But as community support structures have withered away, our kids increasingly come to school without the life tools that, it turns out, are essential to high school graduation, post-secondary attainment and a successful career. When the school day becomes a succession of personal meltdowns and interpersonal conflicts, there may be precious little opportunity for things like reading, writing and arithmetic.
For many years, our public school teachers have recognized the problem and tried their best to address it in an ad hoc way. Meanwhile, national organizations like the Collaborative for Academic, Social, and Emotional Learning (CASEL) are working to rationalize the field of non-cognitive learning through research, programming, assessments and more.
Austin is one of eight large school districts around the country where CASEL is hoping "to achieve the goal of making social and emotional learning an essential part of every child's education." Under the leadership of Austin Superintendent Meria Carstarphen, who advocates a "whole child" approach to education, it's clear that SEL is becoming an integral part of the curriculum.
Walk the hallways of a public school in Austin, and it's hard to miss the well-defined "Peace Areas" where students can go to regulate their emotions or the brightly colored posters where kids have put their own artistic spin on concepts like empathy, compassion and peacemaking.
With 57 schools already participating in the SEL program, Austin hopes to extend its innovative curriculum to all 124 schools within three years. That sounds like a worthy and ambitious goal, except for one thing: A universal curriculum is not the same as a universal education.
At Communities In Schools, we have many years of research proving that poverty is perhaps the ultimate barrier to effective education. When our poorest students arrive at school each morning, they are simply too traumatized to learn. They come through the doors hungry, sick, fearful, exhausted and preoccupied. Even the most innovative curriculum -- whether it's science, social studies or SEL -- has little hope of making any lasting impression under those circumstances.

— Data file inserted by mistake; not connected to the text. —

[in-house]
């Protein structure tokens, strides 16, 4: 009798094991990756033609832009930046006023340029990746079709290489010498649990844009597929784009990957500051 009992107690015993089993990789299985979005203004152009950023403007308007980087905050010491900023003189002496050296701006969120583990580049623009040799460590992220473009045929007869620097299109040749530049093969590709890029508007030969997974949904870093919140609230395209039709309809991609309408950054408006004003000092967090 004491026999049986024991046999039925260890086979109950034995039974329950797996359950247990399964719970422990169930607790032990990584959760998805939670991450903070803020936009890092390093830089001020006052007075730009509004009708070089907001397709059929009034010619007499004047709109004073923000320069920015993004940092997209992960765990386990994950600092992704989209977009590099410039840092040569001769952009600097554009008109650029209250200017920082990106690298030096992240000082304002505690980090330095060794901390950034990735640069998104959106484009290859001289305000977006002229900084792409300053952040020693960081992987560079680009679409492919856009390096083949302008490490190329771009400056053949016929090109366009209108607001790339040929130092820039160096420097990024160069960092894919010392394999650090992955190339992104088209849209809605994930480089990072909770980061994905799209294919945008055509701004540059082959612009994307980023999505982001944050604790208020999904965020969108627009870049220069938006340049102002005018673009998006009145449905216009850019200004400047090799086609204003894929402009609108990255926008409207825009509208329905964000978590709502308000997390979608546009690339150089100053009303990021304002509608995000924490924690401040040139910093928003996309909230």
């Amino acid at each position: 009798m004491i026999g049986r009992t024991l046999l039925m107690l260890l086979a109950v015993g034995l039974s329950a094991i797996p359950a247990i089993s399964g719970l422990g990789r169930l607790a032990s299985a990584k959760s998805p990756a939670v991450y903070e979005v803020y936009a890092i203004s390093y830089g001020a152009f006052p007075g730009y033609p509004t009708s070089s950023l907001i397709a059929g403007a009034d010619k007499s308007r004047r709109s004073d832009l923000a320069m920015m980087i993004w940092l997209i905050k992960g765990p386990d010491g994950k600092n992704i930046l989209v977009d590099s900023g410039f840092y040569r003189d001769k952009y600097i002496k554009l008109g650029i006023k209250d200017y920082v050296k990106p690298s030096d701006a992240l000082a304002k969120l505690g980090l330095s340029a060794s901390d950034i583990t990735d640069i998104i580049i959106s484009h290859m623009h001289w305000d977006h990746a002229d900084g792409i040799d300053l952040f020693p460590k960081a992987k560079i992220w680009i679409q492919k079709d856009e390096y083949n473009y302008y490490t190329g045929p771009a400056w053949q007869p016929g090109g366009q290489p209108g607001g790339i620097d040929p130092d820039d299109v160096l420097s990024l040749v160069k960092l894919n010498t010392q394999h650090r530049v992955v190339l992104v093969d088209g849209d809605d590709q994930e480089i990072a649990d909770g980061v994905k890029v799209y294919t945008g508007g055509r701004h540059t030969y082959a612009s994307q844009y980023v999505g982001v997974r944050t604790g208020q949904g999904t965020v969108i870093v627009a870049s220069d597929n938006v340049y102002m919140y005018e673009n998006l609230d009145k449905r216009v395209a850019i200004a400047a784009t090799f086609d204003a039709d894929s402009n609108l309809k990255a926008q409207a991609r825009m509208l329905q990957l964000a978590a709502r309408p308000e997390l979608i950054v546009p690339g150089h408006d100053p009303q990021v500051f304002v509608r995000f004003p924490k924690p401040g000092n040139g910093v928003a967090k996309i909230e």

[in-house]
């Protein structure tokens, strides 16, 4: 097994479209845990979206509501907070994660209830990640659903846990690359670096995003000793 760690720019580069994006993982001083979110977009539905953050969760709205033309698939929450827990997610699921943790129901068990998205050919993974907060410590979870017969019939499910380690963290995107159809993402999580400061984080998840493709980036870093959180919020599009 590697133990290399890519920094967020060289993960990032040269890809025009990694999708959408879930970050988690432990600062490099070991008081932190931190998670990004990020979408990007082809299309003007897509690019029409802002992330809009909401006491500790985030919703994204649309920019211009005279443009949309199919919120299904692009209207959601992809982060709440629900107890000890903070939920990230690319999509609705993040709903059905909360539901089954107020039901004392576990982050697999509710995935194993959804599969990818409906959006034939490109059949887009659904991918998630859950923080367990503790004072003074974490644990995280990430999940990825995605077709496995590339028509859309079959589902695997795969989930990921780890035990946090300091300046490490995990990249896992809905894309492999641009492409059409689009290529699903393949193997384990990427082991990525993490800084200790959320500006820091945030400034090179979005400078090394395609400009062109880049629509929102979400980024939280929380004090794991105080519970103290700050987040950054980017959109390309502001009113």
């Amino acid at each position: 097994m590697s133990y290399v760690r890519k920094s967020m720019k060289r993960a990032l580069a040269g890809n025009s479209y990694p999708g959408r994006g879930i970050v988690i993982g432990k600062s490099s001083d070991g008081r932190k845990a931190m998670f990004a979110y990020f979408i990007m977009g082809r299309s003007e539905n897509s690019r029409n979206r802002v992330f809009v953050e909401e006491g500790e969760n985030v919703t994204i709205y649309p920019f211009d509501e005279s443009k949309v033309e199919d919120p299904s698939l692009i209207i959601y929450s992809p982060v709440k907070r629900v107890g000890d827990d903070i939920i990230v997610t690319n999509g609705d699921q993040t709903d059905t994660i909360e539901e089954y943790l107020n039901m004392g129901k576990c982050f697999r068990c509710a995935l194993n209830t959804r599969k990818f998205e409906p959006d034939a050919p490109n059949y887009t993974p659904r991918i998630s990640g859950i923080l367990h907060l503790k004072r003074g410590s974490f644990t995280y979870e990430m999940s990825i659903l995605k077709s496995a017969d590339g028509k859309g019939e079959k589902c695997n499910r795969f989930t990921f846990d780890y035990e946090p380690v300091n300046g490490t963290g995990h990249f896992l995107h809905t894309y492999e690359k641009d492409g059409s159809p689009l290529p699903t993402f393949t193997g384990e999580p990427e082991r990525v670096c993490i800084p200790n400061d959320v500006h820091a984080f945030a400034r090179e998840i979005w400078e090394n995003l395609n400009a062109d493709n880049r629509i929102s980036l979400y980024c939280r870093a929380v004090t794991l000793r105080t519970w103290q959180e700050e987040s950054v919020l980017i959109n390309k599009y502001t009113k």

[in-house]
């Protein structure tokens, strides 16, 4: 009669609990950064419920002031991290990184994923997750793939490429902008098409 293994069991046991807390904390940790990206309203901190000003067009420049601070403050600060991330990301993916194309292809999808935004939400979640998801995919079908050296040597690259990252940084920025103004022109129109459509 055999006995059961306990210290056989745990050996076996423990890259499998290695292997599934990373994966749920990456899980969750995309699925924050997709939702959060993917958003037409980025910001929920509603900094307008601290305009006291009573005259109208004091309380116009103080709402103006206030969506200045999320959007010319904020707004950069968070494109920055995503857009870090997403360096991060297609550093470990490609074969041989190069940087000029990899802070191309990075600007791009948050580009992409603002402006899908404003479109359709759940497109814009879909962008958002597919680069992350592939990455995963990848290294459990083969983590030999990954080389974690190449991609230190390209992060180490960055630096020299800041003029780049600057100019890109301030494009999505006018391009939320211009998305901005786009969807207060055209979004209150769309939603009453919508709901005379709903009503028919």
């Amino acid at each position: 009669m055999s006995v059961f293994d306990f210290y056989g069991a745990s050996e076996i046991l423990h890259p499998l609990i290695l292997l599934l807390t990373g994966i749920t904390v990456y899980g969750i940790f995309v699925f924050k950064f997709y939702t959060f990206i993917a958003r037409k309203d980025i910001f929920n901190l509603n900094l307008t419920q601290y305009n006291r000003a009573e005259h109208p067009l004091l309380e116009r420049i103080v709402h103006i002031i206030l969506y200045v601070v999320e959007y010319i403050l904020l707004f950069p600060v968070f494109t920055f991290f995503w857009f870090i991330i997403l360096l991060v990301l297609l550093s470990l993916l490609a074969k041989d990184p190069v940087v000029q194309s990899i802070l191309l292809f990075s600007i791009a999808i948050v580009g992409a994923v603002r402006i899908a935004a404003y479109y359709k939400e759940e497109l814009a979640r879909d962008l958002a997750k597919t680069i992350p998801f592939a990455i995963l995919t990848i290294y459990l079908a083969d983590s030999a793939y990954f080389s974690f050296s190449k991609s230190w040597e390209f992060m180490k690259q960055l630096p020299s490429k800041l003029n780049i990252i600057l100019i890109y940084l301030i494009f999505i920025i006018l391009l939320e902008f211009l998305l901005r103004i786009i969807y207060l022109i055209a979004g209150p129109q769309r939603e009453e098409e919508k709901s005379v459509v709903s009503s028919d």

History shows us that, on its own, SEL is bound to fail with the very students who need it most. That would be a tragedy, because every failed curriculum is one more brick in the growing structural barrier that impedes academic achievement and perpetuates the cycle of poverty.
If that last paragraph sounds defeatist, note that the downbeat assessment hinges on three little words: "on its own." The fact is, SEL doesn't stand on its own in Austin, because Communities in Schools happens to have a thriving local affiliate there. Our case managers are already embedded in Austin's public schools, providing Integrated Student Supports to economically and socially disenfranchised students and their families.
By mobilizing community resources to meet the most basic needs of these kids -- food, health care, safety, shelter and the like -- Communities In Schools site coordinators help to mitigate the grinding effects of poverty so that students can take full advantage of their learning opportunities. As certified social workers, site coordinators can also enhance the learning environment by providing essential mental health services in a timely way. Our presence offers a crucial resource for teachers and principals trying to keep an entire class on track, while still meeting the needs of students who require extra attention.
It's an approach that we've honed over several decades, and hard data prove that our Integrated Student Supports model is effective at raising math and reading scores, lowering dropout rates and improving graduation rates among populations who are most at risk.
In Austin today, Communities In Schools is once again helping to accelerate and effectuate much-needed education reform. Social and Emotional Learning, when combined with Integrated Student Supports, has the potential to be a breakthrough approach to bridging the persistent opportunity gap.